03/08/2023 - 03/08/2023
Ōtautahi Christchurch-based writer and director Juanita Hepi (Kāi Tahu, Waitaha, Kāti Māmoe, Ngāti Mutunga, Moriori, Ngāti Kahungunu, Ngāti Wai, Ngāpuhi),
circus arts expert Danny Lee Syme,
and composer Hamish Oliver
Chamber Music New Zealand
Inspired by the age-old tale of good versus evil, righteousness over temptation, Chamber Music New Zealand has recently collaborated with Ōtautahi Christchurch-based writer and director Juanita Hepi (Kāi Tahu, Waitaha, Kāti Māmoe, Ngāti Mutunga, Moriori, Ngāti Kahungunu, Ngāti Wai, Ngāpuhi), circus arts expert Danny Lee Syme, and composer Hamish Oliver, to create a new multi-artform work – Hine Hōia.
An epic saga of love, greed, and trickery, Hine Hōia is brought to life through storytelling, taonga puoro, circus arts, and live music. Chamber Music New Zealand will present Hine Hōia in five centres as part of their flagship touring CMNZ Series from 3 to 19 August, which will also include three free performances for local rangatahi in Wellington, Gisborne, and Christchurch.
Set in 1918 Aotearoa, whilst the country has been ravaged by the New Zealand wars and the Spanish flu pandemic, Hine Hōia stands at the precipice of a world in tatters, until a chance encounter changes her life forever.
The original score has been written with room for improvisation, allowing the ensemble of Mahina-Ina Kingi-Kaui (taonga puoro), Reuben Derrick (clarinet, saxophone), Hamish Oliver (keyboard, electronics), Seta Timo (bass), and Jono Blackie (drums, percussion) to take an active part in the storytelling.
Member of The Māori Sidesteps and well-known performer Regan Taylor (Ngāti Kahungunu – Te Arawa) takes on the role of Kaiwhakataki/Narrator, whilst recent winner of the Emerging Practitioner Award from NASDA, Tōmairangi Paterson-Waaka, holds the title role of Hine Hōia. Completing the cast is circus artist and choreographer Danny Lee Syme as Te Taipō/The Devil.
“In an era of mis and disinformation, this timeless tale of human nature holds a mirror to our own lives. What are you willing to give up to have the things you want? And what is truly worth having?” says creative director Juanita Hepi.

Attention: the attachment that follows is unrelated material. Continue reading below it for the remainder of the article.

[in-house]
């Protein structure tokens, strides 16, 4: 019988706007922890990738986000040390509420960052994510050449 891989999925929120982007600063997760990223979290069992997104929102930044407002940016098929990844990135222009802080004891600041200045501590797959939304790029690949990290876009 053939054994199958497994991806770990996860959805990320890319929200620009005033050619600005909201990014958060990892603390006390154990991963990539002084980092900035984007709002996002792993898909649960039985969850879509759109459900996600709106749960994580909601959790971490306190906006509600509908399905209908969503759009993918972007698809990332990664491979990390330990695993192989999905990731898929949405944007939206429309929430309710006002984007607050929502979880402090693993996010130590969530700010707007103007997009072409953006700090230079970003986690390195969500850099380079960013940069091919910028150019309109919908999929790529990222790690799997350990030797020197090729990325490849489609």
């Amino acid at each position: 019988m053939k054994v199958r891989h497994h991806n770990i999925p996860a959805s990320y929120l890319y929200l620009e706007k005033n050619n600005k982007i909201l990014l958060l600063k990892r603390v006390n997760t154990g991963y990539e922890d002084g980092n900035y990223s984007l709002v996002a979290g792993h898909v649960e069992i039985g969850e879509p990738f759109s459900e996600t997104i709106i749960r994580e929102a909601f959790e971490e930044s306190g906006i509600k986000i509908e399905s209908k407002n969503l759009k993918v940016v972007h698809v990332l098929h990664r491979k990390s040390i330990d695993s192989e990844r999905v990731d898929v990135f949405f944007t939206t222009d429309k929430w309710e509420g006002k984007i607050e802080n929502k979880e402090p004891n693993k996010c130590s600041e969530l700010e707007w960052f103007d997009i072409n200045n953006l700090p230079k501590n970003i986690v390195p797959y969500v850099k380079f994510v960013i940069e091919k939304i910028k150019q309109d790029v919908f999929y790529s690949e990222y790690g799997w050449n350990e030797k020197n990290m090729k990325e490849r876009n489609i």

This Chamber Music New Zealand Puoro Taiwhanga Aotearoa national tour is supported by Creative New Zealand and Toi Ōtautahi Year of the Arts 2023.
Thursday 3 August, 7.30pm
Te Auaha, Wellington
Wednesday 9 August, 7.30pm
Lawson Field Theatre, Gisborne
Saturday 12 August, 7.30pm
Herald Theatre, Aotea Centre, Auckland
Wednesday 16 August, 7.30pm
King’s and Queen’s Performing Arts Centre, Dunedin
Saturday 19 August, 7.30pm
The Piano, Christchurch
Tōmairangi Paterson-Waaka, Hine Hōia
Danny Lee Syme, Te Taipō | The Devil
Regan Taylor, Kaiwhakataki | Narrator
Mahina-Ina Kingi-Kaui, taonga puoro
Reuben Derrick, clarinet, saxophone
Hamish Oliver, keyboard, electronics
Seta Timo, bass
Jono Blackie, drums, percussion
Multi-discipline , Theatre , Music ,
Approx. 50 minutes
Potential of craft and talent not yet achieved with clarity and cohesion
Review by Waitahi Aniwaniwa McGee 05th Aug 2023
As the theatre fills in Te Auaha for the opening night of Hine Hōia it’s not long before the audience chatter comes to a halt. Narrator (Regan Taylor) and The Devil (Danny Lee Syme) are travelling along the stage, sometimes greeting audience, sometimes interacting wearily with each other but eventually settling into a fair game of cards. The house lights are on so I know the show hasn’t yet started but the audience however quietens, watching their every move avidly.
It’s a charming way to begin the opening night of this new multidisciplinary work from Chamber Music New Zealand, billed as “An epic saga of love, greed, and trickery”.
All of a sudden, the lighting state shifts, music fills the space and we kick into play.
This work is filled with such craft and talent displaying a range of disciplines: Cirque (Circus Theatre); Musicians; Taonga Puoro; Musical Theatre; Theatre; Mask …
While each performer is a master in their own respective field, this particular show asks the performers to be somewhat familiar with each others’ disciplines, or at least be given the time to become familiar with them … The showing I had the privilege of seeing – privilege because this work will be epic as heck with time – has not yet found cohesion between these disciplines to successfully tell this story of Hine Hōia.
As an audience member I get lost somewhere in the plot. The most concrete thing I can understand is that Hine (Tōmairangi Patterson-Waaka) has been tricked into giving up her Putōrino for something of monetary value… My experience of this show is more one of watching vignette’s with the same characters in different contexts, starting back in the day, to a time I imagine would be like a mythical 1890s. Without the help of the show programme, I would not have been able to piece it together.
This show holds the potential to create groundbreaking work, however it doesn’t seem to have had the rehearsal period it deserves in order to achieve that. I look forward to seeing how Chamber Music New Zealand continues to expand their programme and hope this season gives them a good go at it.
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